European pension funds consider financial risks of climate change

Bild: Pixabay
Bild: Pixabay

Mercer research reveals that 17% of European pensions schemes are considering financial impact of climate change. This is a three-fold increase from those surveyed in 2017. Regulatory nudges are encouraging investors to consider the physical and policy risks posed by climate change.

09.08.2018, 16:47 Uhr

Redaktion: ans

Mercer’s 2018 European Asset Allocation Report reveals that more European pension funds are considering the investment risks posed by climate change. Seventeen percent of the 912 participants in Mercer’s 2018 survey stated that they now consider the investment risks posed by climate change, up from 5% in Mercer’s 2017 survey and 4% in 2016. This more than triple increase comes as NASA has confirmed that April 2018 was the third warmest April since modern record keeping began in 1880.

The 2018 survey – the 16th edition – gathered information from institutional investors across 12 countries, reflecting total assets of around €1.1 trillion. In addition to investment strategy information, the report also explores the drivers behind Environmental, Social and Corporate Governance (ESG) integration and a few key areas within responsible investment: investor stewardship, active ownership rights and finally, the investment risks and opportunities posed by climate change.

Increased engagement due to regulatory nudges
According to Phil Edwards, Mercer’s Global Director of Strategic Research, "Nudges by the UK’s Pensions Regulator, the EU Commission and the Financial Stability Board’s Task Force on Climate-Related Financial Disclosures (TCFD) are driving increased engagement. However, at 17% of respondents, there is further to go in terms of serious investor engagement on this issue. We expect the industry-led approach of the TCFD to continue to drive awareness of the issue."

Kate Brett, Principal in Mercer’s Responsible Investment Team, said: "A proactive approach to consideration of environmental issues can open up investment opportunities in the green fields of the low carbon economy, while inactivity by pension schemes brings risks from stranded assets and physical climate risks, as well as reputational risk. Given increasing regulatory involvement and public concern about climate change, it may be that in time a lack of consideration of ESG risks will be seen as a breach of fiduciary duty. We continue to work with our clients to help them integrate consideration of ESG within their decision-making processes."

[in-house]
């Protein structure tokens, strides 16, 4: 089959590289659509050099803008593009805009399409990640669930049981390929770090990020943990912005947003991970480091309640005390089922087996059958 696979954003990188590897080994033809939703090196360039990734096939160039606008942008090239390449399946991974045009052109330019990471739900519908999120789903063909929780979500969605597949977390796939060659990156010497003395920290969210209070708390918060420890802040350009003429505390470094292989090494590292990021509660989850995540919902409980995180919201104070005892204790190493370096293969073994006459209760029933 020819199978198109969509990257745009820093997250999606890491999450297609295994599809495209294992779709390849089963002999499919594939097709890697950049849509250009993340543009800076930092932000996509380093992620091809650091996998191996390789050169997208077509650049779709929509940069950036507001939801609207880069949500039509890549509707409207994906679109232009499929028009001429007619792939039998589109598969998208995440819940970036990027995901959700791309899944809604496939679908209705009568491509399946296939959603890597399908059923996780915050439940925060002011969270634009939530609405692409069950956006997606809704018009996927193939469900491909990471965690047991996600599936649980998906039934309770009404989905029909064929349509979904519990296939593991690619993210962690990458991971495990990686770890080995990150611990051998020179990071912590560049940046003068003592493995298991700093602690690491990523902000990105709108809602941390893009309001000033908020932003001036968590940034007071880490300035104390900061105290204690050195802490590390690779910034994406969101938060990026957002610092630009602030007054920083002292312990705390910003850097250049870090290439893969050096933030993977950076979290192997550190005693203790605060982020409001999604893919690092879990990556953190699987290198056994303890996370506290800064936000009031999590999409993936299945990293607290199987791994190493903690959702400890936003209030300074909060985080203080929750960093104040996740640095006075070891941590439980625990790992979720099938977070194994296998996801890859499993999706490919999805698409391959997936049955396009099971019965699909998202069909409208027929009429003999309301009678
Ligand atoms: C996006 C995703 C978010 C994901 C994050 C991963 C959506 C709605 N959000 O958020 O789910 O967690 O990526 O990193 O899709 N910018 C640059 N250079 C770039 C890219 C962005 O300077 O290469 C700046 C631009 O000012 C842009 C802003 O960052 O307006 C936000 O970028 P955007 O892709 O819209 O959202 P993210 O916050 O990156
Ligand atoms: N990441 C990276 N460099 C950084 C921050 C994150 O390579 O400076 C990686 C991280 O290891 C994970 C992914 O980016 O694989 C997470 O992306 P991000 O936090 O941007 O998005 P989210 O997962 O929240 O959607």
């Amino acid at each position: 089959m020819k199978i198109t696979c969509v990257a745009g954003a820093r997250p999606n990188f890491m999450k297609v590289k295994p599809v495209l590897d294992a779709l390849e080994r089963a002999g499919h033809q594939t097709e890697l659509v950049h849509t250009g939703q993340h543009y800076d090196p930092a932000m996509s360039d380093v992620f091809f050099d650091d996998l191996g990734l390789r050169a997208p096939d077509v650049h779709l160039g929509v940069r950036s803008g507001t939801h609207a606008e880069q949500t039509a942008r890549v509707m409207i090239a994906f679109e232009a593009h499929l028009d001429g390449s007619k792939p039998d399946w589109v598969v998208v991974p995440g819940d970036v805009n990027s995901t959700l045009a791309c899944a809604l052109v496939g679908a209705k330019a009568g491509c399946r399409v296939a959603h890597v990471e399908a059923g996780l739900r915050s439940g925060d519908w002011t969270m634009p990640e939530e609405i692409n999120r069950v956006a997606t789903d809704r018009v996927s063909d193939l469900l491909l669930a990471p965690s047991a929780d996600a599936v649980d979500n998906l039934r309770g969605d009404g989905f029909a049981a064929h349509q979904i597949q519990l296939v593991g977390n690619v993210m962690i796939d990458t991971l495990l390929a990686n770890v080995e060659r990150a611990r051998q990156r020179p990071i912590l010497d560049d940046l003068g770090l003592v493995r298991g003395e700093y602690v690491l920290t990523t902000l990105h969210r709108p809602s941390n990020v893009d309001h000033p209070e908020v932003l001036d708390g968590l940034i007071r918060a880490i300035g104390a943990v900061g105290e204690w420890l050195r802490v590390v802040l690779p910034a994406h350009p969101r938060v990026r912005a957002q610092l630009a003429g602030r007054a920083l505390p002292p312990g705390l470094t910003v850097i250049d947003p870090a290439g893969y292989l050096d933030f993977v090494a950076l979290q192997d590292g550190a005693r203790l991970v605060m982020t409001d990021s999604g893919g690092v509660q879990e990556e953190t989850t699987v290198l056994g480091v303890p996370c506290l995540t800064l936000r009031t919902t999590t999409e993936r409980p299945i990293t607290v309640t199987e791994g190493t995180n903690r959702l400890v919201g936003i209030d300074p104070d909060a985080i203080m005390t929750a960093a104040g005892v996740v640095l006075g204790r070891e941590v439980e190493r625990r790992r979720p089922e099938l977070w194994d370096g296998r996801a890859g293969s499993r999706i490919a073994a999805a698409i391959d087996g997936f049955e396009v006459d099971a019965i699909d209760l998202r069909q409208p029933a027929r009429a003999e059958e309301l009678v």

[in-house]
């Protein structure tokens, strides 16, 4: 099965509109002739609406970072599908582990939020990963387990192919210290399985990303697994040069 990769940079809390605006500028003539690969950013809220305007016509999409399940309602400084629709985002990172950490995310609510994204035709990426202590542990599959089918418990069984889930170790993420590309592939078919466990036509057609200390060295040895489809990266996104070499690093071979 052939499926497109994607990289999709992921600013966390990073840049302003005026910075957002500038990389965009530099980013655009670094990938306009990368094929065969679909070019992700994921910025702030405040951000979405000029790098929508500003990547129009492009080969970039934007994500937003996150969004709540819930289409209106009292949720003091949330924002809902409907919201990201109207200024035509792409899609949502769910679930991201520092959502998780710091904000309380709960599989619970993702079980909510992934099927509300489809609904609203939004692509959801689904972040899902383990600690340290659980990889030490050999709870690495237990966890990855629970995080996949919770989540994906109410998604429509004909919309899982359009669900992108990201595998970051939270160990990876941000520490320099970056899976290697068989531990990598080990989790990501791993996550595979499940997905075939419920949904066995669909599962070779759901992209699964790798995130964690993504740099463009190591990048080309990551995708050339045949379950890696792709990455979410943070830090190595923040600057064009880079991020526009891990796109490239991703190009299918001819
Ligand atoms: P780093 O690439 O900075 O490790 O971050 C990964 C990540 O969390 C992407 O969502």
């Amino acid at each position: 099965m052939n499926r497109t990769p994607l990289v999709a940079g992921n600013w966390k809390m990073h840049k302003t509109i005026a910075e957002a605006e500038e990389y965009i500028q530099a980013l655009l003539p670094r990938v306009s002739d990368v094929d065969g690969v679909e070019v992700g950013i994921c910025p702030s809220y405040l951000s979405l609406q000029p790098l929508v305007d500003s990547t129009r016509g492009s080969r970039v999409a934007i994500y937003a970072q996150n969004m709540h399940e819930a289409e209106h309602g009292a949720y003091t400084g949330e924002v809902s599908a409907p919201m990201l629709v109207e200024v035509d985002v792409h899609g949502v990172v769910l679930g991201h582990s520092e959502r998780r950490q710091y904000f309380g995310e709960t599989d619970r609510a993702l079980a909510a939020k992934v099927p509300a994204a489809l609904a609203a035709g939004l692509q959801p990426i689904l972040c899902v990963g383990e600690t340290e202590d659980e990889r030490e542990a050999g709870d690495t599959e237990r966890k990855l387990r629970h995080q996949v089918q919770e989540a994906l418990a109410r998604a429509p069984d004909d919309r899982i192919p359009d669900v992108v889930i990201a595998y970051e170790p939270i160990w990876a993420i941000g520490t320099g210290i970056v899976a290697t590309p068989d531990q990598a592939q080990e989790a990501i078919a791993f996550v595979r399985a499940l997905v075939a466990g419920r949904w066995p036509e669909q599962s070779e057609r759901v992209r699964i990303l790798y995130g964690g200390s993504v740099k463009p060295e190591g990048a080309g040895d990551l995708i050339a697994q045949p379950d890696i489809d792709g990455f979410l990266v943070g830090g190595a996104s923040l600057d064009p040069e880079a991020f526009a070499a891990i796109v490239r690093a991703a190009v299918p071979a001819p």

Mercer’s 2018 survey (See Chart) found that 34% of survey participants cited regulatory drivers as the key factor in encouraging them to consider ESG risks. Twenty-five percent of respondents cited the financial materiality of ESG risks. The views of individual trustees and reputational risks were both cited as drivers by 18% of respondents. Ten percent cited the need to align the investment strategy with their sponsor’s Corporate Social Responsibility Strategy.

What/Who is the key driver behind the consideration of ESG risks?

Source: Mercer’s 2018 European Asset Allocation Report

Climate change scenarios with impacts
In 2015, ahead of the global climate negotiations in Paris, Mercer published Investing in a Time of Climate Change, a report outlining four plausible climate change scenarios (considering warming levels by the end of the century from 2?C to 4?C) and the impact that each scenario could have on investment returns. The report found that the biggest impacts were under a 2?C scenario and crucially that long-term investors could position their portfolios for such a scenario without materially reducing expected returns. A new edition of the report is due to be published later this year.
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